A Florida mother was arrested after authorities say her 5-year-old son was so underweight he was not even on medical charts for children in his age range.
Naomie Hall was arrested after the Department of Children and Families responded to a call at a Volusia County home to follow up on a case of child neglect, according to WKMG.
Police say Hall's 5-year-old son was found extremely thin and dehydrated, with dry skin. He was found eating broken pieces of old cereal off the living room floor.
Hall, who lives with her husband, her son, and two other children, told police she had not given her son his medication and that she would go three or four days without attempting to feed him.
Investigators say the 5-year-old was unable to stand, speak or walk, and that the mother said she only knew he was hungry because he would begin chewing on his own hands.
The boy, who has special needs, has not received any education and has not been taught how to communicate, reports KMOV. Hall said she would determine if he needed something based on his facial expressions.
The boy was taken to the Child Protection Team Office, where doctors examined him. Doctors say the boy weighed less than 25 pounds and that he was "not even on the growth chart," according to a police report.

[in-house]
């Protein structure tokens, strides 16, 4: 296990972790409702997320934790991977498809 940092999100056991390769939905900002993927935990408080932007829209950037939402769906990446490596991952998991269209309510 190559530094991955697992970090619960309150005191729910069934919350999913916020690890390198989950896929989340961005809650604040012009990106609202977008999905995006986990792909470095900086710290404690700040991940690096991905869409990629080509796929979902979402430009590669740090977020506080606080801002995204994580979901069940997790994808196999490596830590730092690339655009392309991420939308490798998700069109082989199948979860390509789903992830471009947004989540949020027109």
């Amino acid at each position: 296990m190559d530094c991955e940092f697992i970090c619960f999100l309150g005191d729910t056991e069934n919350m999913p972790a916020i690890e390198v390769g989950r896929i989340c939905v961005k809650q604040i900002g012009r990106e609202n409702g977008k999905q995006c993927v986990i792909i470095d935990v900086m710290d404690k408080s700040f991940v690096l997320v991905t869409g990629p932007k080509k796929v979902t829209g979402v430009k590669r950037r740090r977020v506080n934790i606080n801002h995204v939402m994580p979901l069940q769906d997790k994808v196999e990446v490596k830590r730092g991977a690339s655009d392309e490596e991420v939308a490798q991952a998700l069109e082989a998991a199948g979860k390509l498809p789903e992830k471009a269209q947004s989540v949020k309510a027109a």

Following the examination, the boy was taken to a local hospital, where doctors determined he had not bathed in some time and noted that his hands and feet were dry, covered in blisters and peeling.
Police say the boy was admitted to the ICU in case of seizures and cardiac arrest as he was extremely dehydrated and malnourished. He will be fed and monitored during his time in the ICU.
Hall has been charged with child neglect causing great harm, police say.
According to the Orlando Sentinel, it is unclear at this time if Hall's husband will faces any charges in connection with the child neglect.
DCF continues to investigate the case, along with Daytona Beach police.
Police have not released details about the welfare of the other two children who lived in the home due to privacy laws and the ongoing investigation.
"We're of course investigating thoroughly to ensure the safety of these children," said DCF spokesman John Harrell. "We're still working to gather information but our focus is on keeping these children safe and healthy."